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Monday, April 15, 2013

Kerrville author publishes new local history book


Dr. Joseph Luther's
new book.
One of the perks of writing a history column is you get to see new books about local history early, often the same day they're published. My friends Sandy and Jon Wolfmueller gave me an advance copy of Dr. Joseph Luther's new book, "Fort Martin Scott: Guardian of the Treaty."  Dr. Luther is a Kerrville author, former university professor, and Tivy graduate who has also recently published an interesting book on Camp Verde.

This new book is now available at Wolfmueller's Books, and also online. The Wolfmuellers are hosting a book-signing party for Dr. Luther this coming Tuesday, April 16, from 4-6 pm, at their store in the 200 block of Earl Garrett Street in downtown Kerrville.
I like Luther's new book, and I'm happy to recommend it to you.
There are probably a few readers who don't even know where Fort Martin Scott is, and fewer still who know how important the little fort was in our area's history, especially in the story of the early settlers' relations with the various Native American tribes who frequented our region.
The first question is easiest to answer: Fort Martin Scott is in Fredericksburg, on the eastern edge of town, on State Highway 290, as you head to Johnson City. Some of the original fort structure remains and has been restored; other buildings have been constructed on the site in the style of the buildings which once stood there.
Admission is free, and it's worth a visit.
Originally the little fort was named Fort Houston, and was established by the U. S. Army on December 5, 1848. A year later the post was renamed for Major Martin Scott, who was killed in 1847 at the Battle of Molino del Rey in the Mexican-American War.
The fort was established on a route people had used for centuries: the Pinta Trail, which, according to the book dates "to the Paleo-Indian times."  I think it's interesting how the trails of the past became the roads and highways we still use.
"The Pinta Trail was extensively used during the Forty-Niner gold rush and western migrations of the 1840s and later. More than three thousand 'argonauts' left from Texas in 1849. The route became widely known as the 'Upper Emigrant Trail.'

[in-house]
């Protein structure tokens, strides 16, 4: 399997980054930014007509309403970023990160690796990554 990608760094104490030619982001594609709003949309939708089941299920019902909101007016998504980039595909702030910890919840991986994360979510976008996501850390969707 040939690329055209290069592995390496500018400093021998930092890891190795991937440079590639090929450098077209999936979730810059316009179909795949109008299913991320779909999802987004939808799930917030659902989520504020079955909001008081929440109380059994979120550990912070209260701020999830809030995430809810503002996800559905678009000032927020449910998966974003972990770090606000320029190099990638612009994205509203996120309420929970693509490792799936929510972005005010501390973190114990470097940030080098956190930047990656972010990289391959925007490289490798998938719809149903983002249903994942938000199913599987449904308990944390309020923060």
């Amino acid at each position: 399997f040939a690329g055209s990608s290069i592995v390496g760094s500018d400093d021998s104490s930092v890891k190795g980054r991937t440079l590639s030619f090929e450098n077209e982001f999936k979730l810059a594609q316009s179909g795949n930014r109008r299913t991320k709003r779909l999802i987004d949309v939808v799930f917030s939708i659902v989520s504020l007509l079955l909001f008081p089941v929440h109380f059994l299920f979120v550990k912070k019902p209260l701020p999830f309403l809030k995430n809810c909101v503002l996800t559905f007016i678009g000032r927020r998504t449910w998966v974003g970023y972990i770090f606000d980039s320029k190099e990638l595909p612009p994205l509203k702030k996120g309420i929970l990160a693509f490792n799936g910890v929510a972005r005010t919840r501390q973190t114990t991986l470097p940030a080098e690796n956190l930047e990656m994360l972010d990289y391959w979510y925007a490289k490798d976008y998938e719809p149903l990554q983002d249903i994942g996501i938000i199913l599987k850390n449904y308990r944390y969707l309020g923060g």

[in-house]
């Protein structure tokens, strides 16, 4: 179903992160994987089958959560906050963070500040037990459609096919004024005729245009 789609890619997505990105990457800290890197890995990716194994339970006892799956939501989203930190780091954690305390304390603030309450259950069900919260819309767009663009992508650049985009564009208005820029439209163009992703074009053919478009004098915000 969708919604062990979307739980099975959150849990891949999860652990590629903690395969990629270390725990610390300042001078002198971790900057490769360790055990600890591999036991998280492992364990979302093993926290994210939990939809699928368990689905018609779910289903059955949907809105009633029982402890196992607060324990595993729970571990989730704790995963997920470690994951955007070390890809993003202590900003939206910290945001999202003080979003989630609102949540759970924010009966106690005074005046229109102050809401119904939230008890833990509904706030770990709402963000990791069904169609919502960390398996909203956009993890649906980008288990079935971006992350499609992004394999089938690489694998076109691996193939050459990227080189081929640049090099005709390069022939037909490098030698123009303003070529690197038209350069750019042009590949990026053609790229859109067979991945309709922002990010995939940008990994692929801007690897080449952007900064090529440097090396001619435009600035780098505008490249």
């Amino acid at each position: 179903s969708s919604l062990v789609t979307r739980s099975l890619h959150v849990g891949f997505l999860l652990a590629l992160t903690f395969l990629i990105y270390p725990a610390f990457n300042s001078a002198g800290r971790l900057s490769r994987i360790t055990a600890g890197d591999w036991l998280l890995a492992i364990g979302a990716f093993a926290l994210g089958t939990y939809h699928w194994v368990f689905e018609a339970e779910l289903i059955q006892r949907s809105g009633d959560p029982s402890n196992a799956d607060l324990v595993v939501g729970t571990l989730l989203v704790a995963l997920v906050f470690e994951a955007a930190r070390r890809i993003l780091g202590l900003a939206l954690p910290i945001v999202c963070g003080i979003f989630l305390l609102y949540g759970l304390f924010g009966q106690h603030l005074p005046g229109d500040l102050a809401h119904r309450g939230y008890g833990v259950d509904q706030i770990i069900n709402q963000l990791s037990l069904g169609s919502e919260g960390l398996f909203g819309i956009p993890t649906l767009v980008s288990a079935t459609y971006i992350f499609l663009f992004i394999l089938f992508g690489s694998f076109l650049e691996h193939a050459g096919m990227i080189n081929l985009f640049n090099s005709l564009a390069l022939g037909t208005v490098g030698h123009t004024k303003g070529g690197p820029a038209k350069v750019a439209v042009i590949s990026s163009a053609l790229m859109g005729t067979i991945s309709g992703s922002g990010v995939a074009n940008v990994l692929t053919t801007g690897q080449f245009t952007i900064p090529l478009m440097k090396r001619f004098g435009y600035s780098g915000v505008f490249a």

"Historically, the Pinta Trail linked San Antonio de Valero and the Spanish colonial presidio popularly known as San Saba in present-day Menard County," so the Spanish, during their time in Texas, followed some of the same paths as those peoples who'd been here for thousands of years.
The early settlers in our area from the U. S. and Europe often followed these Spanish routes, and our roads today often follow the trails those settlers used.
It was likely the importance of the Pinta Trail led to the site being chosen by the army for a post, and why Fort Martin Scott is still there today; it was preserved, largely by one family, who transformed the abandoned fort into a commercial use simply because there was traffic passing by: the trail, which became a road, which eventually became a highway. Fort Martin Scott was preserved because a family found an economic use for the property and recycled at least some of the structures into other uses. Today they've been restored back to their historic appearance.
In the mid-1800s the United States Army created a string of forts in Texas with several important missions, including the protection of settlers and their property. Of these forts, Fort Martin Scott was the first established beyond San Antonio, helping to establish the "First Federal Line," which marked the western edge of settlement in Texas.
Few realize in 1848 our area was on the very edge of the frontier; about the same time Fort Martin Scott was established, a shingle maker named Joshua D. Brown, along with a band of other shingle makers, established a second, more permanent camp on the banks of the Guadalupe River, which later became Kerrville. Beyond Kerrville and Fredericksburg to the west was an area controlled by various Native American tribes who did not look kindly upon settlers on their lands.
There was only one treaty between Texas settlers and the Comanche tribes which was ever honored and upheld by both sides -- a treaty negotiated by John O. Meusebach, an early leader of the German immigrants to Texas, and one of the founders of Fredericksburg.  It was this treaty which is the subject of the subtitle of Luther's book.
I especially like two features of Dr. Luther's books -- both this one on Fort Martin Scott and his earlier book on Camp Verde: he takes the time to provide sketches of the various individuals important to the story, and he carefully provides the exact locations where historic events in our area took place.
Congratulations, Dr. Luther, on another fine contribution to the knowledge of the history of our area.
Until next week, all the best.
Joe Herring Jr. is a Kerrville native who has spent many hours tramping around Fort Martin Scott. This column originally appeared in the Kerrville Daily Times April 13, 2013.
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